I am back from two remarkable days at the Spar 3D Expo and Conference in Houston. One thing that has stuck in my mind, because it is likely going to impact all of us, is augmented reality (AR) or virtual reality. AR has been around for a very long time, but has been used for very specific and narrow purposes such as training for space missions, has required a heavy iron computing platform, a heavy head harness and heavy lenses, and has been very expensive. Paul Davies of Boeing traced the history of AR including its progress on and off the Gartner hype cycle;
- Innovation trigger 2004-2006, 2008-2009 (dropped altogether in 2007)
- Peak of inflated expectations 2010-2012,
- Trough of disillusionment 2013-2015.
According to the hype cycle, AR is positioned for the slope of enlightenment leading to the plateau of productivity where it starts contributing to solving some of the world's challenges.
David Smith, CTO, Wearality gave a very informed presentation on augmented reality that identified the critical issues that have held up the technology. He made a convincing case for why AR is poised to take off - not on PCs, but on smartphones.
According to Gartner, PC shipments declined by 8.3 % in 4Q2015. Smartphone shipments continue to rise, almost exponentially. Current and future investment in platforms is going into smartphones, not PCs. While AR for PCs will continue to ship, mobile AR will quickly outstrip AR for PCs. With one exception all the technologies that AR requires are available on smartphones. The implication is that the future of mass AR is mobile AR.
You can make the case that there is so much 3D technology and data out there that we have reached the critical mass where we need an inherently 3D platform to take advantage of it. Games led the way, but now construction (BIM), mechanical design, GIS, and other important sectors have moved into 3D in a major way.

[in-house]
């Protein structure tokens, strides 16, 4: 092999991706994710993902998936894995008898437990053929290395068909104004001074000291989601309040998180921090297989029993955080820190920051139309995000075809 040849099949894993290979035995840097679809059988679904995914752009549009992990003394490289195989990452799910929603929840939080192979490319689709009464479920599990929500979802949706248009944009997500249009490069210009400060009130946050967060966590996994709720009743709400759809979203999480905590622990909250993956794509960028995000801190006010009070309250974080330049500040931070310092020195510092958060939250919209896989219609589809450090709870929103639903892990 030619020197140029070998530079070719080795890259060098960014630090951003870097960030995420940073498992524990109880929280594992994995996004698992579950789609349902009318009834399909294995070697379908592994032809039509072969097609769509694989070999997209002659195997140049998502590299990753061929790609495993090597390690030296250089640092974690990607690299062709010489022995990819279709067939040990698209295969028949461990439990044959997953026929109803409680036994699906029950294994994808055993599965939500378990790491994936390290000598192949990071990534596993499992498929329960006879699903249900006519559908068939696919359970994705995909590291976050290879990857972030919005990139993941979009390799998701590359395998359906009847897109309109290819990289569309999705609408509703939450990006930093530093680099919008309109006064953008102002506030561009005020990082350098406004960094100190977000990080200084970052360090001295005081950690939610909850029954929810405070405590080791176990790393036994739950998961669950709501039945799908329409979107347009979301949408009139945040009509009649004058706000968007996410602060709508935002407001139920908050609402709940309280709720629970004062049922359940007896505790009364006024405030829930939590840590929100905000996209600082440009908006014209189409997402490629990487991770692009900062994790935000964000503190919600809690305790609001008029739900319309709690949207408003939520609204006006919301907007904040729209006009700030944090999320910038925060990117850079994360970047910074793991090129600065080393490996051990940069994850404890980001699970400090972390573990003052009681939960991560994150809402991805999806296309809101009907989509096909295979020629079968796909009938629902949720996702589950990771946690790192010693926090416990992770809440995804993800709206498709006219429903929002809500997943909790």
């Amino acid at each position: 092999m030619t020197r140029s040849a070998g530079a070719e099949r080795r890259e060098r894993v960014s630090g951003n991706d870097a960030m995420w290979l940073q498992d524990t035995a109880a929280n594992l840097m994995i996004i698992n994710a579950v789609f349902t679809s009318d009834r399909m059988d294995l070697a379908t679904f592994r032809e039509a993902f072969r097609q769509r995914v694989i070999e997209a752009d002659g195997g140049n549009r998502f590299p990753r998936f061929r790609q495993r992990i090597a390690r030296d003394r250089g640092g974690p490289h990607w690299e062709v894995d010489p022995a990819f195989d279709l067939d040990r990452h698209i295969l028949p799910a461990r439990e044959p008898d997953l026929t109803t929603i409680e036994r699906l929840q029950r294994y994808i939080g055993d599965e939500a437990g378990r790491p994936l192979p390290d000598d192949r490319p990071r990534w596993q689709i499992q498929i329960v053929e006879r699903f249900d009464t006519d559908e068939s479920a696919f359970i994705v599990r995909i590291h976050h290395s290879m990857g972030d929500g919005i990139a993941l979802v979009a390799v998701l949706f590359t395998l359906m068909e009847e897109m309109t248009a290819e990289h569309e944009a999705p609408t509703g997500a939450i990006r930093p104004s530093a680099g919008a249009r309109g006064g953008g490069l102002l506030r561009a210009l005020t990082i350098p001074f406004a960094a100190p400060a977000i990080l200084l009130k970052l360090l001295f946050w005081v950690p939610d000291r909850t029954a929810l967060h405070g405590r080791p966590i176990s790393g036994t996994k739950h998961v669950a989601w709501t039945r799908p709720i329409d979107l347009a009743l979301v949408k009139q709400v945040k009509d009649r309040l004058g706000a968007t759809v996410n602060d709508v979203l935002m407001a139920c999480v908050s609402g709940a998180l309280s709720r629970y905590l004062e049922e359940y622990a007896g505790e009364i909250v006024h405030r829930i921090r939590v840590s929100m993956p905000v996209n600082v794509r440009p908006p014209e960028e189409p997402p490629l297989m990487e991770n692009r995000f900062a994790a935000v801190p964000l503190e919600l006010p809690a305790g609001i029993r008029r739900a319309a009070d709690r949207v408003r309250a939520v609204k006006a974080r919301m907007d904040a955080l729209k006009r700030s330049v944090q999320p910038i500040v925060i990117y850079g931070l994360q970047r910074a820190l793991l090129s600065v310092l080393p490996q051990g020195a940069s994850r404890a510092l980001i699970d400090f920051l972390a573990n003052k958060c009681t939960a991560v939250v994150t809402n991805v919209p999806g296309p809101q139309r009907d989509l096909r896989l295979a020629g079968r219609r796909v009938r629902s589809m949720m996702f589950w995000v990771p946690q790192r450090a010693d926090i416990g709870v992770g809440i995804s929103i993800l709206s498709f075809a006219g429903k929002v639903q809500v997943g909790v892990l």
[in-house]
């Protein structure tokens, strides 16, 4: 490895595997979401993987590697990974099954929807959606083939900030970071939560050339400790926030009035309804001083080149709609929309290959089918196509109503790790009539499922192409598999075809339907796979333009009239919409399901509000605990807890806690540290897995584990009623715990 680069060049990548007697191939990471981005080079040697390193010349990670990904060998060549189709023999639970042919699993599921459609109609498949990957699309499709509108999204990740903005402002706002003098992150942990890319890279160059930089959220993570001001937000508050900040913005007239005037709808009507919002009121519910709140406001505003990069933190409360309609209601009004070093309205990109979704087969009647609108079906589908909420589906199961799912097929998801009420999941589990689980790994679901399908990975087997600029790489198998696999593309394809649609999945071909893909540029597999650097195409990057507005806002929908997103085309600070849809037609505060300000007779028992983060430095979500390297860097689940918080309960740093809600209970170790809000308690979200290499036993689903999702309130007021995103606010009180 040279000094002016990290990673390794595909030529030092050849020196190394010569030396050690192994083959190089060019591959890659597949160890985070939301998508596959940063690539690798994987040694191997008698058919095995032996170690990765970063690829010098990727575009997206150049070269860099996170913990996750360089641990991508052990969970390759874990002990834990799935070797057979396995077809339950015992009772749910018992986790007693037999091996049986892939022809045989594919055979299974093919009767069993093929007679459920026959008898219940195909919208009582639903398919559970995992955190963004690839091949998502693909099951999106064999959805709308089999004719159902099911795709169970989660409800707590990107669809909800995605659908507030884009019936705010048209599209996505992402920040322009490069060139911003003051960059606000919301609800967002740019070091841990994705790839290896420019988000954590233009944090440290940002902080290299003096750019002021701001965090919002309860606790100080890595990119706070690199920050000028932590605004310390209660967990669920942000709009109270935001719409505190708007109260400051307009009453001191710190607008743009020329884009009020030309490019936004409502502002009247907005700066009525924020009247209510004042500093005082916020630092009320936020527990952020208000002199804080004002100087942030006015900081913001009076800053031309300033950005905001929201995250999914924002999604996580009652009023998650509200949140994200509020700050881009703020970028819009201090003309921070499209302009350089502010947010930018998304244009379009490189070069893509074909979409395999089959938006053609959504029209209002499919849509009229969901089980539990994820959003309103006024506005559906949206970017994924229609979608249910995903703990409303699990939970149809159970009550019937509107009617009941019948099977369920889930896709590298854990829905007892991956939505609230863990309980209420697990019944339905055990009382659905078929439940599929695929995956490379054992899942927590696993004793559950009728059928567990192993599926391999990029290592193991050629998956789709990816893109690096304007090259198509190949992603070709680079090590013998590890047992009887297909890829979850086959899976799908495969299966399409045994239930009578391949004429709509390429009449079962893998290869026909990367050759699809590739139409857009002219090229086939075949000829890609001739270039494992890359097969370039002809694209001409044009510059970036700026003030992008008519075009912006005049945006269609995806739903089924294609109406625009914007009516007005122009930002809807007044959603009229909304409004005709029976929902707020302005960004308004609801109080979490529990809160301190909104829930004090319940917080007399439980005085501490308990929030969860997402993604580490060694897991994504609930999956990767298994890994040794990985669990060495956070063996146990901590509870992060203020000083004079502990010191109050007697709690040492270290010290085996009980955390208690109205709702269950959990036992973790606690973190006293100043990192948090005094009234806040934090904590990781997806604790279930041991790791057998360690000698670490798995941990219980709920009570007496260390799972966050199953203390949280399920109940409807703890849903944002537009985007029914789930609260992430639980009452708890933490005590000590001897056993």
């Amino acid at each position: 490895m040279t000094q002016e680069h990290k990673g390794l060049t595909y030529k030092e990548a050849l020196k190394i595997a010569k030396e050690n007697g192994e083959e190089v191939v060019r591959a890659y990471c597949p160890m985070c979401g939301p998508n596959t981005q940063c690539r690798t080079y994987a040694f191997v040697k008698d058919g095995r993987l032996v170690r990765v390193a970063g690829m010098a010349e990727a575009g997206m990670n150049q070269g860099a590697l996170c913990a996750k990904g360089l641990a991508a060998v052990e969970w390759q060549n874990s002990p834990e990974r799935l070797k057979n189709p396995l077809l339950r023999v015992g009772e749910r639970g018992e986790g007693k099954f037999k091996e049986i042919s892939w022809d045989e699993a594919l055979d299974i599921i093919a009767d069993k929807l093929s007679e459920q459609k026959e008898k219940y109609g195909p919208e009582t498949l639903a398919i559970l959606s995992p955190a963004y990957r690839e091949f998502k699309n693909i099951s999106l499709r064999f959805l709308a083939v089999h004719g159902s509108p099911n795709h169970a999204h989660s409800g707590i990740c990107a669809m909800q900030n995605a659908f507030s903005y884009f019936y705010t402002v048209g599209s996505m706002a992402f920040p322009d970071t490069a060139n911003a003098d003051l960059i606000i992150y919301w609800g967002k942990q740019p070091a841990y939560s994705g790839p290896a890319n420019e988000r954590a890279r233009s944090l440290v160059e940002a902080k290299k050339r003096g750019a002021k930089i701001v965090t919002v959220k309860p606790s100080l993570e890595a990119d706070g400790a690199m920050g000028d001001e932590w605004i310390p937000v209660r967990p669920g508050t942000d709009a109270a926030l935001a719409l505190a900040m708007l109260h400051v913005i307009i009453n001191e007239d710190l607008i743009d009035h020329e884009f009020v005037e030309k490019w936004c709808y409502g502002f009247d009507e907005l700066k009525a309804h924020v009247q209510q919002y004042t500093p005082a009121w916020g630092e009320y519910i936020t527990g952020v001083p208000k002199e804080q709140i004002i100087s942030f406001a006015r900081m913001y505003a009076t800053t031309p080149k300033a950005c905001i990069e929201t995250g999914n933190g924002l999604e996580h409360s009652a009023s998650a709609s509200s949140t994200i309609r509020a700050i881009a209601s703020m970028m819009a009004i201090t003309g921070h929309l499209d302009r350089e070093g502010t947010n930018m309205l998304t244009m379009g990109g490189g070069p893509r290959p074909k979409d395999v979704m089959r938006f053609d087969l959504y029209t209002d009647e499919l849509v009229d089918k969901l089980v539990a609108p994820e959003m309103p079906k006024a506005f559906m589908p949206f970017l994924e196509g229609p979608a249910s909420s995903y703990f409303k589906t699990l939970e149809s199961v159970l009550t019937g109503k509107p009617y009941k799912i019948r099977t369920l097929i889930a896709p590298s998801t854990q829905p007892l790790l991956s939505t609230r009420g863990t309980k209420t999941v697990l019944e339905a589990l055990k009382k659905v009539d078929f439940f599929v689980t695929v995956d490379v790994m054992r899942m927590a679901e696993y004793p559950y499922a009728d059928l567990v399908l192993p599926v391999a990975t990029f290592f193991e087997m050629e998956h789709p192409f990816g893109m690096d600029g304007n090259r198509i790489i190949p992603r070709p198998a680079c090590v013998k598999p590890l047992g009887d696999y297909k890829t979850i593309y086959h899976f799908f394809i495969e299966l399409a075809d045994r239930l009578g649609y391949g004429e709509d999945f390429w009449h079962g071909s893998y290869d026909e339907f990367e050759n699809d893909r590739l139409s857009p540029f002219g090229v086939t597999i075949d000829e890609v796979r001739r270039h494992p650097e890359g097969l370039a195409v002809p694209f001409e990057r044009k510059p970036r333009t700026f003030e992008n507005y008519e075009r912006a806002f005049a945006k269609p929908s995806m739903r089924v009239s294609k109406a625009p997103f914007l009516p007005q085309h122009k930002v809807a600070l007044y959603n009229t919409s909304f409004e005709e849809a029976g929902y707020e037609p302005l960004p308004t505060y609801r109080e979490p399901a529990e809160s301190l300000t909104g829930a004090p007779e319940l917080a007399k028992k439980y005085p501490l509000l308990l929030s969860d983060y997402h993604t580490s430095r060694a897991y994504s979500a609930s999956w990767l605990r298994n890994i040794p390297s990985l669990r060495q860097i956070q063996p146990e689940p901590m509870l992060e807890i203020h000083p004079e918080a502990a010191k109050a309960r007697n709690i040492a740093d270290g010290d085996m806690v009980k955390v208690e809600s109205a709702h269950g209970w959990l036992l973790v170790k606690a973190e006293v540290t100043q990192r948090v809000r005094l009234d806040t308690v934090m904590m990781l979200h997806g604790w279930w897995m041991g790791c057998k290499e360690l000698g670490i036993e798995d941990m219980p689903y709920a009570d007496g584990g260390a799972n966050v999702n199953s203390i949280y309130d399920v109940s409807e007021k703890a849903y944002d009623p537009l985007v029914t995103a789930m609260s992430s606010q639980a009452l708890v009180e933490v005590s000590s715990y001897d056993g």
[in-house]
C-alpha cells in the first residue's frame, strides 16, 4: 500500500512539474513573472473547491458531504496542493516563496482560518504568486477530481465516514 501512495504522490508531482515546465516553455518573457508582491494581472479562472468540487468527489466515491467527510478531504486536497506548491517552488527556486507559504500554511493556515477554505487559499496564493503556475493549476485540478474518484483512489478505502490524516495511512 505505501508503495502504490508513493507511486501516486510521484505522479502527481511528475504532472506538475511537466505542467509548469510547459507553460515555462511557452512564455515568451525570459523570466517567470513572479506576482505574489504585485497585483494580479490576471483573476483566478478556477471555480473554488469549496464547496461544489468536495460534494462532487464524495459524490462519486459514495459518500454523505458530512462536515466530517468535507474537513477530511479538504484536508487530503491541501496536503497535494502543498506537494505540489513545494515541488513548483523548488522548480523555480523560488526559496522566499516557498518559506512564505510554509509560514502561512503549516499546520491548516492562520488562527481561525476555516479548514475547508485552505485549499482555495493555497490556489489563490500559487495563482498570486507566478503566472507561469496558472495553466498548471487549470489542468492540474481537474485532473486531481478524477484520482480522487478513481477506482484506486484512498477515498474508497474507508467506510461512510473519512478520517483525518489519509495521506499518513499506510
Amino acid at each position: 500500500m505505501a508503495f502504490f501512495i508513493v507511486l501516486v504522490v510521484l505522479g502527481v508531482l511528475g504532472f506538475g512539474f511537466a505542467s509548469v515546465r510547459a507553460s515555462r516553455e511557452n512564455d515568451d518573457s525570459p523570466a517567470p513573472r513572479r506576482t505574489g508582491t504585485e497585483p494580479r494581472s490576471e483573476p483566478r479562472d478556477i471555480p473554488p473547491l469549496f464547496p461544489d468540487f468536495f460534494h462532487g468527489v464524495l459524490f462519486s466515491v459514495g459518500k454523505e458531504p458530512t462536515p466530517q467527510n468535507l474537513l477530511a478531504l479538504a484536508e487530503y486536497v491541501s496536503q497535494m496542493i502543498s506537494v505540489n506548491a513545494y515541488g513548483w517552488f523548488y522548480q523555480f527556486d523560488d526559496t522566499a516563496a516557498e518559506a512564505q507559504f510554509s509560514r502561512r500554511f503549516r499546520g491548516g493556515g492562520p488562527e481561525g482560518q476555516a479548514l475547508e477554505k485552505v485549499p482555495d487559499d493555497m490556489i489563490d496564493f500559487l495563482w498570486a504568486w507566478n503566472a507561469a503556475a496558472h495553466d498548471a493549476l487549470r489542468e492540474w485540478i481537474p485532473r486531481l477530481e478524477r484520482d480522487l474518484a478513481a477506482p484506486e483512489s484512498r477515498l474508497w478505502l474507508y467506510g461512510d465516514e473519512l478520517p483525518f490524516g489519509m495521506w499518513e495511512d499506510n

Paul Davies of Boeing gave a specific example of an experiment conducted at Boeing where using AR to instruct a worker in the complex process of a wing assembly was found to be much more effective than providing a PDF manual with detailed instructions. The AR process combined real images of the components and the work space with virtual demonstrations in 3D showing the worker which components went where and exactly how to put them in place. The results of the experiment showed that the quality of the worker's first attempt to assemble the wing was much better with the AR instruction and the time she required to assemble the wing was 1/3 faster.
David said that the one technology that is required and is not currently available for mobile AR is lenses. Current lenses have less than a 100 degrees field of view, suffer from chromatic aberration, are out of focus in the peripheral areas, and are much too heavy. Google Cardboard has a small field of view (70 degrees), while HTC Vive and Oculus with 95 degrees are not a lot better. From David's perspective this is the bottleneck that has held up mobile AR.
Now Wearality has developed acrylic lenses that are incredibly light-weight, have a 160 degree field of view when used with a smartphone, enable natural peripheral vision, and are foldable and pocketable. David allowed us to try them attached to a smart phone. The light weight, the wide field of vision and that I could use them with my glasses left me with the experience of IMAX, but without the theatre.
David foresees that even the next smartphone, or possibly the one after that, that you buy will be running AR out of the box. If you have wondered where Michael Jones, of Keyhole and Google Maps fame, has landed, he is now CEO of Wearality, which confirms for me that Wearality is very likely on to something and that all of us with smartphones have AR in our immediate future.